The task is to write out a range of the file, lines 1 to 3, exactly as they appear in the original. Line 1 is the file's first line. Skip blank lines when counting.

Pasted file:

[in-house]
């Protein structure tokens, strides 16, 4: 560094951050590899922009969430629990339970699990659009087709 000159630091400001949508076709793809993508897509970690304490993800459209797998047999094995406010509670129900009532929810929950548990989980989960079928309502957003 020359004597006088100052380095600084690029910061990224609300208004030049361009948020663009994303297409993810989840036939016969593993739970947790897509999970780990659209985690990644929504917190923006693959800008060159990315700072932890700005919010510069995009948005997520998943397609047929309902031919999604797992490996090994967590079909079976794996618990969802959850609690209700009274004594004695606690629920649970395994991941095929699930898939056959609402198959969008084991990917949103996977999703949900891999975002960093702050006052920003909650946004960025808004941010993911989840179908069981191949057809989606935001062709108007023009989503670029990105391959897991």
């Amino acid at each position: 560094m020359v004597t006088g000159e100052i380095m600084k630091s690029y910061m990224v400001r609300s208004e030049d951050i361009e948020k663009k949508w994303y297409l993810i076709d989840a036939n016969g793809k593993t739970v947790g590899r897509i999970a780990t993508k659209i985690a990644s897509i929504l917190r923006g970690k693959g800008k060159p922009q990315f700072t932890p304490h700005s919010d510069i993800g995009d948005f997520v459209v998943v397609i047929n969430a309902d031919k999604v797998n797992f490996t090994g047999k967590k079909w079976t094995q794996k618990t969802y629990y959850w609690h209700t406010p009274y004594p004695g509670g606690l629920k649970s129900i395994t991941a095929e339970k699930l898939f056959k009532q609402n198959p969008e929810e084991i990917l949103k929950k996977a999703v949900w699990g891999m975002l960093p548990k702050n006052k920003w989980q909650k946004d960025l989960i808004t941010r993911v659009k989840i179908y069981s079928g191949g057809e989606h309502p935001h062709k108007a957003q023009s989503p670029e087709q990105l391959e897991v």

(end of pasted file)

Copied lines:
[in-house]
């Protein structure tokens, strides 16, 4: 560094951050590899922009969430629990339970699990659009087709 000159630091400001949508076709793809993508897509970690304490993800459209797998047999094995406010509670129900009532929810929950548990989980989960079928309502957003 020359004597006088100052380095600084690029910061990224609300208004030049361009948020663009994303297409993810989840036939016969593993739970947790897509999970780990659209985690990644929504917190923006693959800008060159990315700072932890700005919010510069995009948005997520998943397609047929309902031919999604797992490996090994967590079909079976794996618990969802959850609690209700009274004594004695606690629920649970395994991941095929699930898939056959609402198959969008084991990917949103996977999703949900891999975002960093702050006052920003909650946004960025808004941010993911989840179908069981191949057809989606935001062709108007023009989503670029990105391959897991």
């Amino acid at each position: 560094m020359v004597t006088g000159e100052i380095m600084k630091s690029y910061m990224v400001r609300s208004e030049d951050i361009e948020k663009k949508w994303y297409l993810i076709d989840a036939n016969g793809k593993t739970v947790g590899r897509i999970a780990t993508k659209i985690a990644s897509i929504l917190r923006g970690k693959g800008k060159p922009q990315f700072t932890p304490h700005s919010d510069i993800g995009d948005f997520v459209v998943v397609i047929n969430a309902d031919k999604v797998n797992f490996t090994g047999k967590k079909w079976t094995q794996k618990t969802y629990y959850w609690h209700t406010p009274y004594p004695g509670g606690l629920k649970s129900i395994t991941a095929e339970k699930l898939f056959k009532q609402n198959p969008e929810e084991i990917l949103k929950k996977a999703v949900w699990g891999m975002l960093p548990k702050n006052k920003w989980q909650k946004d960025l989960i808004t941010r993911v659009k989840i179908y069981s079928g191949g057809e989606h309502p935001h062709k108007a957003q023009s989503p670029e087709q990105l391959e897991v």